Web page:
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Sunday, September 18, 2011

Who was Thomas Twitty?

  Can court records lead us astray? I posted a blog on Saturday, February 26, 2011, about Fort Twitty, or the Little Fort, named for Captain William Twitty who died there. Recently, I was asked to research Thomas Twitty.  Dr. Don Chesnut, Geology Professor at University of Kentucky has compiled a list of the Boonesborough Settlers at  Twitty surname descendants want to know just who was Thomas Twitty on this list? 
  It appears that some of the names on the Boonesborough Settlers list were taken from depositions given by pioneer settlers during law suits over early land boundary disputes. Because the names are in the Madison county court records, does that necessarily mean they were early settlers at Fort Boonesborough? Madison County was formed in 1785. Should Thomas Twitty be listed there? 
  The following document was found in Madison County Circuit Court Complete Records Book B, part 2, page 528 Blythe Heirs vs Kincaid. These volumes of the Madison County court records are photocopies of the actual circuit court records, not transcriptions, or abstracts.
I have transcribed the document in slightly different format, in order to more clearly see the questions and answers. 

The deposition of Samuel Estill who being of full age deposeth and sayeth by use of interrogatories: 
Question by Complainant: When did you first become acquainted with this place called the little fort?
Answer: In 1779 or 1780 I can't say positively whether I was acquainted with it in 1779 or 1780, but know it was early in 1780. [Note: this was four or five years after Twitty's death]
Question: By some was it not a place notoriously known by the name of the little Fort at that time? 
Answer: It was notoriously known by the little Fort but after called Twitties fort as Twitty was killed at or near the fort and I understand was buried at the fort and I saw T.T. on a tree which was the first letters of his name as I was told his name was Thomas Twitty and it was called the little fort from there being a small fort erected but Twitty and the little fort are both one place. [The interrogation continues regarding other known landmarks.] 

As I mentioned in the previous Fort Twitty blog, there are the other personal accounts of Daniel Boone in his letter to Col. Richard Henderson April 15, 1775, and Felix Walker's narrative, Memoirs of a Southern Congressman. Felix was also wounded at the time Captain William Twitty was killed.   Lastly, there is the nuncupative will of Captain William Twitty. With those together in context, I suggest that Samuel Estill was mistaken in his recollections given in the above deposition. I would also suggest that Thomas Twitty was not among the Boonesborough settlers as there is no other mention, or record of a Thomas Twitty other than in this deposition.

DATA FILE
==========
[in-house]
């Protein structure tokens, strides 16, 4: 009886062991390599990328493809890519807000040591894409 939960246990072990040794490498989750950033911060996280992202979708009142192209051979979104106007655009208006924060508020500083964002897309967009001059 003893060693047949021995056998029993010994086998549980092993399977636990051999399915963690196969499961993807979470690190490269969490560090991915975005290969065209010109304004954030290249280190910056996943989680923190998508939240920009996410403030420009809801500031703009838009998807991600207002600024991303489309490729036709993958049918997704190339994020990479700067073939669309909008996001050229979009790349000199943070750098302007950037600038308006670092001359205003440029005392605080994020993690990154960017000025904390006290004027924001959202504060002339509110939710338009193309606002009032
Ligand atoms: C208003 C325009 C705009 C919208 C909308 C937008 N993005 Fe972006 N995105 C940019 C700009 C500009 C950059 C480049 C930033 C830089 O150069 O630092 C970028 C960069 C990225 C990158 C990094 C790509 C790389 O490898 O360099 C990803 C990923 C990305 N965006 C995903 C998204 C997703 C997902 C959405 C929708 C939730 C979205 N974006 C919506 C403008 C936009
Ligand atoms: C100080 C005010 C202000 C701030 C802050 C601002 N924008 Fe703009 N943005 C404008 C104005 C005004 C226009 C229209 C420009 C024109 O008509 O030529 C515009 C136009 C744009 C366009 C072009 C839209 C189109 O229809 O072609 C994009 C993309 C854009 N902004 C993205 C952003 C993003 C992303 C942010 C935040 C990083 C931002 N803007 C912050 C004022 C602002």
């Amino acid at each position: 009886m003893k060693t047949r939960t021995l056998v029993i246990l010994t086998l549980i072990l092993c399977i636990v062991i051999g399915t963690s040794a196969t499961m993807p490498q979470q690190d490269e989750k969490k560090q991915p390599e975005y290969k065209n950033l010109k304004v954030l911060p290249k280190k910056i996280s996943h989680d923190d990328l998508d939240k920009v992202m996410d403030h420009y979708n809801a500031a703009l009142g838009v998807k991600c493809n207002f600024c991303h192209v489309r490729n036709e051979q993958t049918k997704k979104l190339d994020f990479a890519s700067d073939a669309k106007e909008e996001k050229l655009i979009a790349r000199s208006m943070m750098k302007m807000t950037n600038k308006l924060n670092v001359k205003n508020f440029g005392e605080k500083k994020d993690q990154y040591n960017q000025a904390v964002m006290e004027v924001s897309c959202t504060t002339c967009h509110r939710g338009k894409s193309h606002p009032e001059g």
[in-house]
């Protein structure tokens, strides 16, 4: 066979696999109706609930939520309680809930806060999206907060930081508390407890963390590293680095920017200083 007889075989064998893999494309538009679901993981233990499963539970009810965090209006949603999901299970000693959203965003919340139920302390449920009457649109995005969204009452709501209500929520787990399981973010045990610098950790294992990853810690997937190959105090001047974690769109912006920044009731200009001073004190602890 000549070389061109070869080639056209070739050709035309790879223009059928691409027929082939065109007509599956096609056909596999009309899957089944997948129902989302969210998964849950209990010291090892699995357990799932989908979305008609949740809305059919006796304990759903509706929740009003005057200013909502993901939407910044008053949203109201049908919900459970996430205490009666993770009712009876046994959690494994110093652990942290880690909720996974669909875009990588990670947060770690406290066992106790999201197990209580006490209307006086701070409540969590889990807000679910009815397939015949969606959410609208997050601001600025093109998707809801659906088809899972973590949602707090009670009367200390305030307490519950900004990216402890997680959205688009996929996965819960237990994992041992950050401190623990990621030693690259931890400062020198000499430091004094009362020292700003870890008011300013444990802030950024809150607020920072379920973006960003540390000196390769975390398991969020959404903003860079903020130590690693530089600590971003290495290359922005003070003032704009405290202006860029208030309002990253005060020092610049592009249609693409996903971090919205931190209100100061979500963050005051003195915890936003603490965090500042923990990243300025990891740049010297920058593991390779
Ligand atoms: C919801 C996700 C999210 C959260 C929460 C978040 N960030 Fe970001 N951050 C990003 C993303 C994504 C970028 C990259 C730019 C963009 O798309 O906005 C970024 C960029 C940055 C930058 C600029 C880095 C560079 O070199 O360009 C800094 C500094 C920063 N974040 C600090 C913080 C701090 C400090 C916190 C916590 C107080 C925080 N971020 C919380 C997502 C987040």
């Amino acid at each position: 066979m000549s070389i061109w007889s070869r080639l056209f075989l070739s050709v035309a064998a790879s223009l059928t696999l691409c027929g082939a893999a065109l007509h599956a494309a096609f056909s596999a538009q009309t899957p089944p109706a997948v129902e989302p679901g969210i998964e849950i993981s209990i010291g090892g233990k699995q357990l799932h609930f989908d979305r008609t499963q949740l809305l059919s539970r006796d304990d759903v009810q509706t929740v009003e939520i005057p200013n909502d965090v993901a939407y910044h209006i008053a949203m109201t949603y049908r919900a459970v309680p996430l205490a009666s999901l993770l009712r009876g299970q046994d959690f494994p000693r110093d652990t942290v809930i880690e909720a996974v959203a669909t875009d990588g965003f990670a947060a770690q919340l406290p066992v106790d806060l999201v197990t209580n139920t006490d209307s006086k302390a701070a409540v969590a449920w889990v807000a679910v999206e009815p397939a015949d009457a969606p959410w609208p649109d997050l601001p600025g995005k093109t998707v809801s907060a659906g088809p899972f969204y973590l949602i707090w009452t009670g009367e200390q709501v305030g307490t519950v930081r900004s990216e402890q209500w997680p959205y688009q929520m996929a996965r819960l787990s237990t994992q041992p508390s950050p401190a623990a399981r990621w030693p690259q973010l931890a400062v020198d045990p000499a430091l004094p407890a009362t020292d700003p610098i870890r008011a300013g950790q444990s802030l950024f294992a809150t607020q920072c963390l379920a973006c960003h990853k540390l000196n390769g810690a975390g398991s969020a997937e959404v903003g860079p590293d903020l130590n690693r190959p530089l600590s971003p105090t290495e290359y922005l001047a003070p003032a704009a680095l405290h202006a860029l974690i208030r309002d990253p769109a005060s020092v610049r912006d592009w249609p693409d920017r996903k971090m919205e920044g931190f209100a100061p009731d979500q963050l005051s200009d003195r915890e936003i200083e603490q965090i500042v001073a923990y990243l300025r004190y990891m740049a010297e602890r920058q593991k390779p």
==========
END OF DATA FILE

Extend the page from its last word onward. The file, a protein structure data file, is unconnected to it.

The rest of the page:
Sunday, September 4, 2011

Ottenheim Immanuel Luthern Church Picnic 4 Sep 2011


The Emanuel Church built 1886
Dedicated to the triune God [The Father, Son and Holy Spirit] on 18 Sep 1887

Dinner was served inside the newly air-conditioned church.

I Am the Way, The Truth and The Light John 14:6

Original chandolier

 This is a fitting follow-up to last week's blog, regarding Brock, Schrader, and Scheffler from the Ottenheim community.  This is also my first look inside the historic Immanuel Luthern Church in Lincoln County Kentucky. Food was served inside the newly air-conditioned church, thanks to the generous donations and hard work of those working to restore the church to the community. Folks gathered under a large tent to eat and listen to some good gospel music; that is until the promised thunderstorms arrived. Everyone dashed inside the church for more music, and a live auction of some very excellent hand-crafted items. Proceeds help with the continued restoration of the church. 
  Several books and binders were for sale. See "Ottenheim, Lincoln County, Kentucky" on Facebook, for more information about purchasing Memories of Ottenheim by Jerry Zwahlen, and other binders of historical church records and newspaper articles. 

Second cousins, Donnie Scheffler and Valerie J. Thompson.
Behind us, Susanne Zwahlen. 
  This was also a first for two second cousins to sit down together and have a little face to face chat. I thoroughly enjoyed the food, fun and fellowship. Thank you to all who worked so hard to put the Immanuel Luthern Church  picnic together. 

Photos are my own.